Here’s something that matters. April 14 – 20, 2012 is International Dark Sky Week. Do you remember looking at the stars when you were a little kid? Did you sing “Twinkle, Twinkle Little Star” and then go check to see if they really do twinkle? Things have changed since our childhoods. There are more people living in the world, and we have turned on more lights. I really wonder about the need for the glare of our civilization to be visible from space.
When I first moved to my little cottage here, I could step out on the deck to see if the Big Dipper was upside down or right side up or somewhere in between. In the fall, I used to watch Orion’s position from my front porch. But now my neighbors leave lights on all night. I’ve made light-blocking shades so I can sleep, but I can no longer see the Big Dipper very well. It’s not until I get out to the backcountry in the summer that the full glory of the stars showers down on my imagination. The Milky Way stretches like a handle across the bowl of the night. Planets glitter, shooting stars crease my wondering vision, satellites trundle along in their orbit, and constellations move with stately grace. Even in the Alpine Lakes Wilderness, there is a faint orange glow to the west. The Puget Sound area is not that far away, and the light spills into the mountains. This makes me sad and angry. It’s so unnecessary. A waste.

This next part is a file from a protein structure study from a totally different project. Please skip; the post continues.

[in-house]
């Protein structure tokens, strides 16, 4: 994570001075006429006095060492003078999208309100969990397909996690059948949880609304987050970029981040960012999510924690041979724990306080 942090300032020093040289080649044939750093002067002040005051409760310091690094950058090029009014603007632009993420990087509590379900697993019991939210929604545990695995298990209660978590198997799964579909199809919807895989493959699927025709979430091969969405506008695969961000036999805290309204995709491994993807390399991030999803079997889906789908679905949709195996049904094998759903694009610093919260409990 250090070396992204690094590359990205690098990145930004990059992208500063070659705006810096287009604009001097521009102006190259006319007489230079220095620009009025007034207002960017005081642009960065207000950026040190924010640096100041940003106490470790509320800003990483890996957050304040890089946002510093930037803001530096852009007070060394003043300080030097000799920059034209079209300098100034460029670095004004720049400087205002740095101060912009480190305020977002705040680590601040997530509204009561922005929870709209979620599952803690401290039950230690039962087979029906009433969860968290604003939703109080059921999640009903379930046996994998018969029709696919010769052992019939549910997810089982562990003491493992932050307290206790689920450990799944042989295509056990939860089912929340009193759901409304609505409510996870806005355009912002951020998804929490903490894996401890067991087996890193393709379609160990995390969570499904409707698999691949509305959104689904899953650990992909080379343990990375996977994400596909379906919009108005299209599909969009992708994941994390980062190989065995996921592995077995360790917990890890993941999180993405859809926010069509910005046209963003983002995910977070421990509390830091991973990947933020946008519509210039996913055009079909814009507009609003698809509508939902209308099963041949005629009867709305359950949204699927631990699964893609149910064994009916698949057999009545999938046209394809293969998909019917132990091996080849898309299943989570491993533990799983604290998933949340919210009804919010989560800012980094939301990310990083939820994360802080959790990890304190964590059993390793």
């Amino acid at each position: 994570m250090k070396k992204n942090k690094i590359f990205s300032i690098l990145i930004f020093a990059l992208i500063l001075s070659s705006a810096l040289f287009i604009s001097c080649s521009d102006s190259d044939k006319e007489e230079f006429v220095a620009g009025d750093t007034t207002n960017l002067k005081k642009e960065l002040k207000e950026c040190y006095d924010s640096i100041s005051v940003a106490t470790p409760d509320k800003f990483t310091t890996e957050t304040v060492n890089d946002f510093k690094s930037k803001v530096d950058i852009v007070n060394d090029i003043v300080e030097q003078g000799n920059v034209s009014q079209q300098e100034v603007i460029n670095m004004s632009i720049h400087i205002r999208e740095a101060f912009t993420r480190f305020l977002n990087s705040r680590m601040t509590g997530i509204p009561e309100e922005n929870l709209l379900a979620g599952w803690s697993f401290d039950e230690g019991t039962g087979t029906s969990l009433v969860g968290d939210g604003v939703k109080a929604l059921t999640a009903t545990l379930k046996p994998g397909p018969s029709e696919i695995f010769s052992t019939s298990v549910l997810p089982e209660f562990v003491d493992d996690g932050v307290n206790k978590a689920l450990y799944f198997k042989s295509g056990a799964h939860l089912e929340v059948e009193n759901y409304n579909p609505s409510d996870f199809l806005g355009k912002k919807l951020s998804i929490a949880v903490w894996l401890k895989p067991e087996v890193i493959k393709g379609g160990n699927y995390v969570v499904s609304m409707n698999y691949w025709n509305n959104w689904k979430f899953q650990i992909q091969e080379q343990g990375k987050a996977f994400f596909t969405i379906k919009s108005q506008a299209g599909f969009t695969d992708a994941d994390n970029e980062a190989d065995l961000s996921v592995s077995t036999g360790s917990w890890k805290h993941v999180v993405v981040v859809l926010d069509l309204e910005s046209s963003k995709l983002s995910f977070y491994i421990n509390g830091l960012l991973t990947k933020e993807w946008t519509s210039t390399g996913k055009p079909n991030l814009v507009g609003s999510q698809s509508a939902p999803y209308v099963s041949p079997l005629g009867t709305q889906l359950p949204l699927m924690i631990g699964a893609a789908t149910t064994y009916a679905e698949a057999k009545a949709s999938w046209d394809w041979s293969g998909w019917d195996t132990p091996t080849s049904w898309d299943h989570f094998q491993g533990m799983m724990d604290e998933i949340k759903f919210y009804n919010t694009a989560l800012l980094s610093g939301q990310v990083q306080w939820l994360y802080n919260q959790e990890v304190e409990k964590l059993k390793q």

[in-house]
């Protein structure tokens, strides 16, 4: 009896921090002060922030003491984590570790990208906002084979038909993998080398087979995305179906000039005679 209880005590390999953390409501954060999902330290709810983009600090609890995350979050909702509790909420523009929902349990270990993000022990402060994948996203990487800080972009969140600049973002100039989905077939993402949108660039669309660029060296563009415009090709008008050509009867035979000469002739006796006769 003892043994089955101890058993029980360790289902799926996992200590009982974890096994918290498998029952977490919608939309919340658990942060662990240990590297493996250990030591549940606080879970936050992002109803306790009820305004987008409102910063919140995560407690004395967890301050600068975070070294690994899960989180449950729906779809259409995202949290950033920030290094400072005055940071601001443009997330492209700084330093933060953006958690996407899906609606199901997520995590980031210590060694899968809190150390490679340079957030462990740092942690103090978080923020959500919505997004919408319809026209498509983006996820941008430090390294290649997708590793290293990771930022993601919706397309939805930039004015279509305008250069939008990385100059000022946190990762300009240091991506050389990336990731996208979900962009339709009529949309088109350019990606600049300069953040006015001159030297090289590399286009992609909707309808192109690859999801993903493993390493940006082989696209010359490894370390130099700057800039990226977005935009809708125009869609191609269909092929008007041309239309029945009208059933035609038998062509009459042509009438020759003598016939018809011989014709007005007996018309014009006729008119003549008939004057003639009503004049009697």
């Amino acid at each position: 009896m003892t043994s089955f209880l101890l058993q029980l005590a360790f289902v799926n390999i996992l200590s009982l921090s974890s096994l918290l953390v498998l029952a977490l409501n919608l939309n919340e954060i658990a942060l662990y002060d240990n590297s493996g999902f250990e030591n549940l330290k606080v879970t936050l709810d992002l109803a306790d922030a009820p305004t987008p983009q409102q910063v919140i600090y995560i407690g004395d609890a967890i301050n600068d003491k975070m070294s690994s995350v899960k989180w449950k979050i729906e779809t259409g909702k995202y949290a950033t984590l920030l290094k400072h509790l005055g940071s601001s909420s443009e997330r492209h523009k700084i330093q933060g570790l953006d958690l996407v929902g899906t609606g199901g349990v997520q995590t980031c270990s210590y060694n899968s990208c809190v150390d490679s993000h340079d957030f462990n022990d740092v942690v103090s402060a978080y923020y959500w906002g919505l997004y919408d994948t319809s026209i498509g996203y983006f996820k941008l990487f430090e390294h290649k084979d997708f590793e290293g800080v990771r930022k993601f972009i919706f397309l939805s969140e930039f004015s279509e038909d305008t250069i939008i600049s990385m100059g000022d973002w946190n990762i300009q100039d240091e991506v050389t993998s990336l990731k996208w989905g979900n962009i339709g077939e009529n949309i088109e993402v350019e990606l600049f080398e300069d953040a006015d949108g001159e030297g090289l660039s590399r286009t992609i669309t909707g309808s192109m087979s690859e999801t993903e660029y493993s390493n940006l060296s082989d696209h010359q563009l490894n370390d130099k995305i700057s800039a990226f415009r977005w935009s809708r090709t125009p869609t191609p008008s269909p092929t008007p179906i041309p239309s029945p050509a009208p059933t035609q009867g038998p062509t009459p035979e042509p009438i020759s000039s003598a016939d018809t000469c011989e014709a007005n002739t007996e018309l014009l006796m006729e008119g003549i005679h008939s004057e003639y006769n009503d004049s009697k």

No lights stay on at my house in the night, and I am gathering the gumption to talk to my neighbors. At the website linked above, there’s an example of a letter to guide the conversation. I challenge all of us to try to do a little something to help. The children of today deserve to see the stars twinkling.
Go out and marvel at the night sky. Take someone with you and marvel together. Remember the first constellation you learned, the first time you saw the Northern Lights. Watch the moon wax and wane. Don’t be afraid of the dark.